Interview: Barrie Wilson
Diageo World Class co-founder tells us what makes a good bartender
One of the founders of the Diageo World Class competition, Barrie Wilson, sits down with Devina Divecha and talks about why the need for the contest was important to drive credibility to the bartending profession
Originally from Scotland, Barrie Wilson is one of the people behind Diageo’s World Class competition, and the global ambassador for Tanqueray gin. He recently co-founded the Scotch & Limon drinks consultancy business based in London.
During his time with Tanqueray, Wilson was at the forefront of the gin revolution globally, while working with Tanqueray and the world’s best and trend-leading bartenders.
He was the technical mastermind behind Tanqueray’s and Cirocvodka’s cocktail platforms for the global audience.
His creation, the Diageo World Class competition, is now recognised as the drinks industry’s Olympics, finding the world’s best bartenders. Wilson says he wanted to be a bartender even in his growing years, partly fuelled by his father owning a pub. However, Wilson reveals that bartending wasn’t seen as a credible profession at the time.
“Bartending was for failed actors or people struggling, a stopgap at university. It was 2007 [when] celebrity chefs were getting fame and credibility. In my opinion and experience, the bartender is the host, and they’ve got cracking personalities. I set the competition up to raise the profile of bartending, and put bartenders on the pedestal they rightly should be on as well.”
Wilson points out that in certain countries, bartending is already seen as being a profession worth pursuing.
He says: “In certain countries, like Japan for example, people have been bartenders for all their lives, and in the US, it’s getting a bit like that as well. Certainly not in Europe.”
He is quick to refute stereotypes of bartenders not being able to do anything else. Wilson says: “I went to university, I got a business degree as well. But this industry is my passion and my love. My dad didn’t have a cocktail bar, it was a pub. But every day you meet some fascinating characters, and each day is completely different. You get out of bed in the morning — or in the afternoon if you’re a bartender! — and you always look forward to going to work.
“It is a lifestyle as well, and for me, the greatest thing is when someone comes into the bar and they leave happy after a night of interacting and engaging with the bartender.”
So what does a person need to be a good bartender? Wilson lists a few attributes that help create a memorable experience: “Passion is definitely one. Personality is the second. They should also be memorable.
It’s about engaging and interacting with the customer. And it’s also to be flexible, whether it’s speaking to people about football or politics — you need to be up to speed on everything so you can actually change your chat. And obviously making great drinks. And you’ve got to be creative as well, to be a great bartender.”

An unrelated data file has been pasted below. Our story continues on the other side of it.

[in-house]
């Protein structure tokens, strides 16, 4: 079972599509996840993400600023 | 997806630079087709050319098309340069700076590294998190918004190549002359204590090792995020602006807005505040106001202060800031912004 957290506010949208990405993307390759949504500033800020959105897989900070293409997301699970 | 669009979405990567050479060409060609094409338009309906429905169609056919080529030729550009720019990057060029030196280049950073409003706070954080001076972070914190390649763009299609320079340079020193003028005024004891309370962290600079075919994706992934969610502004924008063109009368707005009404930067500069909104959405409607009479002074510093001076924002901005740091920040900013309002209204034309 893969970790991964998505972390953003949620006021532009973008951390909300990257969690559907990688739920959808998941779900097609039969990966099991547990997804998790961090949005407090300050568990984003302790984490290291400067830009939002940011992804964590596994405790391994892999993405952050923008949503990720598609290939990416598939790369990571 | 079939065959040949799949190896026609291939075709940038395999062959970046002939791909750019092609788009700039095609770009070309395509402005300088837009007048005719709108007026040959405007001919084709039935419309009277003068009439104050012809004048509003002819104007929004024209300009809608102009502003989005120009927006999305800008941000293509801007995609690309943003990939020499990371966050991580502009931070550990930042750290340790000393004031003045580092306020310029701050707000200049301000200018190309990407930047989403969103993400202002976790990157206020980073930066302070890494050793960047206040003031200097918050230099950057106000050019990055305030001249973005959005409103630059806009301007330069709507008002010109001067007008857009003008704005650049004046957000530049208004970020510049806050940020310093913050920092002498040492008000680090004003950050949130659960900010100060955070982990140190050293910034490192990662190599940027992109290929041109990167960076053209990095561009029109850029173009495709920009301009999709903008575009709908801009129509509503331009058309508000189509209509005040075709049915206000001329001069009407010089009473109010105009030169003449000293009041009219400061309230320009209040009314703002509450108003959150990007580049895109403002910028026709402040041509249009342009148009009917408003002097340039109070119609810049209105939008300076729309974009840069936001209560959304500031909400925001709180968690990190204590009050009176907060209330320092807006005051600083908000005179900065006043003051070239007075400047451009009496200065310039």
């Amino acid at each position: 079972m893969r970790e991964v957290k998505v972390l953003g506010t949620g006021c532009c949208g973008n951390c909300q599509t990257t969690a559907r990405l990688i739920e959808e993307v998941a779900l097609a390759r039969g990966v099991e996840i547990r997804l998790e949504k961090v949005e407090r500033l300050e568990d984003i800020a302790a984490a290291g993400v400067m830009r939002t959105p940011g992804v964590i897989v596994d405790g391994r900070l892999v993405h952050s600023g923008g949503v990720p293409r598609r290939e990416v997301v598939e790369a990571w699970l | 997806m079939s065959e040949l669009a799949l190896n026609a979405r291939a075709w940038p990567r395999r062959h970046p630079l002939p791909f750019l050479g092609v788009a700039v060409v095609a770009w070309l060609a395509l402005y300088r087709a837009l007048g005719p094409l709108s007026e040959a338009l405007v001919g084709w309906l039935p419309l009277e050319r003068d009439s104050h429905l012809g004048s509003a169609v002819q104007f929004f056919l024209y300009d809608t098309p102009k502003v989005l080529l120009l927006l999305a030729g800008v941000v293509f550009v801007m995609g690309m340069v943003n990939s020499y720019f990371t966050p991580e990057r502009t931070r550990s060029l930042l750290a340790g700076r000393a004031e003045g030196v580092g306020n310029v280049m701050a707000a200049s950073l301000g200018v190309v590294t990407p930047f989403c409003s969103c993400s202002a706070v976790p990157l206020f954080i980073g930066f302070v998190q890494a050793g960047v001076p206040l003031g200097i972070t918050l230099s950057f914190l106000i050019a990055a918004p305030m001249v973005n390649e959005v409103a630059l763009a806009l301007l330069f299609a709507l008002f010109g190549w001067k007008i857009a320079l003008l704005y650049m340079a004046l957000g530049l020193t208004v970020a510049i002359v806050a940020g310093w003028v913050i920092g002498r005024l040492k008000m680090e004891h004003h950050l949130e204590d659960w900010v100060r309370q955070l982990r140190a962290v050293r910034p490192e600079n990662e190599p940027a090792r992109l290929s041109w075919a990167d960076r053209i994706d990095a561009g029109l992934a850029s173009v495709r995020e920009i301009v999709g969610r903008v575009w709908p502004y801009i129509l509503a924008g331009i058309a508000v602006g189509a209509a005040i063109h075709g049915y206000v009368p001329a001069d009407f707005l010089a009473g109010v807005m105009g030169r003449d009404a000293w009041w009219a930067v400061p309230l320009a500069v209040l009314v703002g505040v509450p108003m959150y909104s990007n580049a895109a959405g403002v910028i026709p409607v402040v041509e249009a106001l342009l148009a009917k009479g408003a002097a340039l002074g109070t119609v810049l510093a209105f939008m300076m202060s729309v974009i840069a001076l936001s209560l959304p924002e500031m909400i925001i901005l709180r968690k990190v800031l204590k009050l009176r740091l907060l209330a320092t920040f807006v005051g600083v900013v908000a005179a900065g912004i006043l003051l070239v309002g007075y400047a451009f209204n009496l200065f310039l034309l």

Wilson then reveals his favourite bar in the world is in Dubai — Zuma in DIFC. He smiles and says: “It’s a bit controversial... the Zuma in London is good but the Zuma in Dubai is incredible. When you walk in, it’s just the lighting, the atmosphere, the music, the people, the drinks in there are spectacular.
“There are a lot of bars where you go in and the drinks look better than they taste, but here the drinks taste better than they look. And that’s saying a lot. Every time I go there, I’m just completely blown away.
“And Jimmy Barratt is just incredible. The way he set that bar up and trained the guys is credit to him. He’s one of the best in the world.”
He adds: “I went to Qbara and it’s the most beautiful bar, and all the little touches are stunning in there as well.”
With competitions like World Class, and new bars popping up all over the world, all striving to stand out, the importance of being trendy is very high in this industry. Wilson says the latest trend to hit the market is savoury cocktails.
“A lot of bars right now are investing in cold press juicers, as part of the mise en place during the day, so for celery juice, beetroot juice. And then twisting them up so it’s not just a regular Bloody Mary, but actually more refreshing martini-style drinks. Like La Petite Maison here with the tomatini — it’s just an incredible drink. And the Artesian Bar in London, they use one with carrot purée which is a top-selling drink.”
Another trend slowly emerging is draught cocktails, which involves pre-batching cocktails and shooting them through a beer pump. “It takes away some of the showmanship of the bartender, but for a bar that’s busy and for great consistency, it’s very efficient,” he says.
And what’s next for Wilson? He recently set up his own business, Scotch & Limon, with Fabrice Limon and says: “It’s a small brand consultancy — if there are small brands we will help them get into the hands of the right bartenders, the right bars. I’ve been doing a lot of drinks photography for billboards and advertisements, and really enjoying that.”